Sulcata tortoises sexually mature at five to eight years old. A typical adult male tortoise measures about 24-30 inches long, and weighs in at 70-120 pounds. Female tortoises are usually 20-24 inches long and weigh 65-75 pounds. In captivity, the African Tortoise can live 80 years or more.
 

The Red-Footed Tortoise:

These tortoises are found all over South America. A medium-sized tortoise, they have learned to adapt to many different kinds of environments. They come in a variety of colors and patterns, which vary based on their geographical origins. The most popular one is the “cherry-head” from Argentina. This species of tortoise is currently protected from being imported internationally, which unfortunately has led to smuggling.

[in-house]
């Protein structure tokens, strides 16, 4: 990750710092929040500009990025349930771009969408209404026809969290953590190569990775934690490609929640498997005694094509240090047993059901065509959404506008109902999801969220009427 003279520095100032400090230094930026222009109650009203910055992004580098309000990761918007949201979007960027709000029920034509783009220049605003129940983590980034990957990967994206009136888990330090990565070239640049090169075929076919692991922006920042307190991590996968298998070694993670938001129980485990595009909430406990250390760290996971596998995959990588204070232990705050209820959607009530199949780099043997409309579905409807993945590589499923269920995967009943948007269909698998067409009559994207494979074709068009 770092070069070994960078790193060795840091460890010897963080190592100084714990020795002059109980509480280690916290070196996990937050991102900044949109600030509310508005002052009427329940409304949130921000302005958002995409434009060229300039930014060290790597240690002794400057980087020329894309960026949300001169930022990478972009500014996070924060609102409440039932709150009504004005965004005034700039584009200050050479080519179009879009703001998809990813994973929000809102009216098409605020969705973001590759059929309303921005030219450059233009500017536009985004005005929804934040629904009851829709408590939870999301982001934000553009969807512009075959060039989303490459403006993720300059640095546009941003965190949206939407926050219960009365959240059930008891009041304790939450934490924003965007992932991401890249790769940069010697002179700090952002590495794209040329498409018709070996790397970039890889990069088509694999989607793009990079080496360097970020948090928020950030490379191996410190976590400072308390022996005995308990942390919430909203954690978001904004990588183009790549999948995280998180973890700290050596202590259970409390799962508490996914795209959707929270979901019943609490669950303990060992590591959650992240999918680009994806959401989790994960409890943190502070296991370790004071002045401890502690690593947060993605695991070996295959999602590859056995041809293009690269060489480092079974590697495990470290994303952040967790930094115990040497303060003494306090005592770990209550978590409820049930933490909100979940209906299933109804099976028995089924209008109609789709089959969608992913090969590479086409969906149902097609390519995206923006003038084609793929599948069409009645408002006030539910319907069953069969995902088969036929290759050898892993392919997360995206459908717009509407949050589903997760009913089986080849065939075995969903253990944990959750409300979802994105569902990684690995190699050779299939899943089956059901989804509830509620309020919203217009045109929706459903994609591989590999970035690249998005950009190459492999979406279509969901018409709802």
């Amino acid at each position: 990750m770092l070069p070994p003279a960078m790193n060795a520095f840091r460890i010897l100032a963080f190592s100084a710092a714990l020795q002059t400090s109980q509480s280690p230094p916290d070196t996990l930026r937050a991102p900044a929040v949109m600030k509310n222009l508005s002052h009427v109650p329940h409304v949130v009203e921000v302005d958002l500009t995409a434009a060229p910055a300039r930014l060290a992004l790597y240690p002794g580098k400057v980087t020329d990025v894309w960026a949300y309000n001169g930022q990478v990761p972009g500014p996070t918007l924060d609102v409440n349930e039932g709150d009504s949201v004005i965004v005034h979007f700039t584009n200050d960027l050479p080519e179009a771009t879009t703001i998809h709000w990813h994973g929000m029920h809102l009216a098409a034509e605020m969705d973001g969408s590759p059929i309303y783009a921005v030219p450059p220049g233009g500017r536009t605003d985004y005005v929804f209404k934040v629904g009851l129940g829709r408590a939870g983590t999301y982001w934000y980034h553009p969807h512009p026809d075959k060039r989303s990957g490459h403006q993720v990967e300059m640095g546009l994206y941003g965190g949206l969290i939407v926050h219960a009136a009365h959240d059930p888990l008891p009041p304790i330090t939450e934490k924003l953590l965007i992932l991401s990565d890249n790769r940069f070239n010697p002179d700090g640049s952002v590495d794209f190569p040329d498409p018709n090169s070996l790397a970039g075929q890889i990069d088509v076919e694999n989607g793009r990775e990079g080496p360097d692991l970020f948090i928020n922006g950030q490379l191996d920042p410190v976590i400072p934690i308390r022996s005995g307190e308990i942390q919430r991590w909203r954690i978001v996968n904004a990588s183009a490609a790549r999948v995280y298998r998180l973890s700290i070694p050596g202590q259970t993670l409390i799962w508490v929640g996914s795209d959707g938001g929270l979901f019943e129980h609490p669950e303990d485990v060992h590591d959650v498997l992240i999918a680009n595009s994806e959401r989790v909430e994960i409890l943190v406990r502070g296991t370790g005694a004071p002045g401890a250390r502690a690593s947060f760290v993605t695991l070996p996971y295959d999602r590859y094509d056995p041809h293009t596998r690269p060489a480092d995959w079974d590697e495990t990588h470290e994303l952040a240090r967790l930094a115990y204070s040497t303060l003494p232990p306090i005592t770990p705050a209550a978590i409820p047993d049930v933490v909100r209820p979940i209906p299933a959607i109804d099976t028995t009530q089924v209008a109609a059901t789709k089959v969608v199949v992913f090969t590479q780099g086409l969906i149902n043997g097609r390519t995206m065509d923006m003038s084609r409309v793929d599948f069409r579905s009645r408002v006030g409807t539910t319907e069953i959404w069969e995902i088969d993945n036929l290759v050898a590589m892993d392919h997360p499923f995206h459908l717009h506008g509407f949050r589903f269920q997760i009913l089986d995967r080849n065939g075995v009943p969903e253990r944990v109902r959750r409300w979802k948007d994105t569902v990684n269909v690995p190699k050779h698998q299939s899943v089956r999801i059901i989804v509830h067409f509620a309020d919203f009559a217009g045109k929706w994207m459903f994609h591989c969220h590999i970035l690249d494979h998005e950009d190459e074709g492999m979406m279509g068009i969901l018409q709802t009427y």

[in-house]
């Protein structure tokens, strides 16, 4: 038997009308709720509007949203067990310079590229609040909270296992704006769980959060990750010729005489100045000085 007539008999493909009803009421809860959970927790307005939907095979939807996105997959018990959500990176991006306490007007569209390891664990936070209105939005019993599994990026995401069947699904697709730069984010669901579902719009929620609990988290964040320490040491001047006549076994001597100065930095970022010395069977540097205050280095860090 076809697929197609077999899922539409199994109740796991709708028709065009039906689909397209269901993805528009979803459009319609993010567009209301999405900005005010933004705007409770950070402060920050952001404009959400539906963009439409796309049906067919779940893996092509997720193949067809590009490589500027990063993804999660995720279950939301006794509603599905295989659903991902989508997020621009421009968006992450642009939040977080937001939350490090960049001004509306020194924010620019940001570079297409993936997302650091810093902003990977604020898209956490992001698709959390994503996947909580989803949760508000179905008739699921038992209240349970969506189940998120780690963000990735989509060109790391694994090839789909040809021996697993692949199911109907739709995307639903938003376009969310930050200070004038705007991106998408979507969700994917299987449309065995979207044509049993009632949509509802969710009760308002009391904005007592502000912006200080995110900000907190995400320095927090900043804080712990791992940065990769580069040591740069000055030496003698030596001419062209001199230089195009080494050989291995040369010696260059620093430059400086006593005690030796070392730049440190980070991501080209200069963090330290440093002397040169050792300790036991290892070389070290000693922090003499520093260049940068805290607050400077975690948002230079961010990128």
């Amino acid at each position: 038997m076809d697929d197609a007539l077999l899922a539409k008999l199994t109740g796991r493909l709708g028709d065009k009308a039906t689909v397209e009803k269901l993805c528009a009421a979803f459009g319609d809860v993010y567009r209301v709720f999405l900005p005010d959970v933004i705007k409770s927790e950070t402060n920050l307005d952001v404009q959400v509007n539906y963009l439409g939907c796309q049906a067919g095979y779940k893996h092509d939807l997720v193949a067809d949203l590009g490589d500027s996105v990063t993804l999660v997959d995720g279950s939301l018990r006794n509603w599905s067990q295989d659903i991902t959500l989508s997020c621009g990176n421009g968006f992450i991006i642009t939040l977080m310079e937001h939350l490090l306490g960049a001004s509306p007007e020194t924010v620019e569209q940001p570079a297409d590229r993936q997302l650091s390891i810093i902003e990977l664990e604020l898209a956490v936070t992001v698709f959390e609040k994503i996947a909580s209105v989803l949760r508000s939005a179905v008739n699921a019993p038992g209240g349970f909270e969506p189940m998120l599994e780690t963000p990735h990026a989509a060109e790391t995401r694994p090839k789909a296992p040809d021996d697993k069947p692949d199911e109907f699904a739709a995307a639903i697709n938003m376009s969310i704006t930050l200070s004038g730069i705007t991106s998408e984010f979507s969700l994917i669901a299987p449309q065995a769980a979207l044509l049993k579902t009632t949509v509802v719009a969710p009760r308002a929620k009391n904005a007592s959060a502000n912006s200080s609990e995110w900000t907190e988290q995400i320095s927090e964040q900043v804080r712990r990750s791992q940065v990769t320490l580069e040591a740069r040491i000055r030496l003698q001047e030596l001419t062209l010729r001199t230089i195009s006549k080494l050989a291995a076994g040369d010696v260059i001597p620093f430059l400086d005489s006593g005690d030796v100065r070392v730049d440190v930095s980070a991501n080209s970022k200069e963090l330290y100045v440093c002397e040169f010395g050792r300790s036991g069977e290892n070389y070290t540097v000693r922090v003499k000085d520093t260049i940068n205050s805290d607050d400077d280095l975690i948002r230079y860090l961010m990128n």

Red-footed tortoises sexually mature around 8-12 years. Adults measure 8-14 inches long. In captivity, red-footed tortoises can live between 55-65 years.

Breeds of Tortoises

There are three popular breeds of tortoises that are often kept as pets: the Russian Tortoise, the African or Sulcata Tortoise, and the Red-Footed Tortoise. Each of them originates from a different part of the world, and while they have a lot of similarities, there are important differences to know about how to care for them

Is it a Girl or a Boy? Figuring Out the Sex of Your Pet Tortoise

When tortoises are young and quite small, it is difficult to tell males and females apart. Tortoises begin to show clear signs of their sex around ages three or four. In all species, male tortoises tend to be larger than females and have longer tails. If you want to find out the sex of your pet tortoise, check with your exotic vet.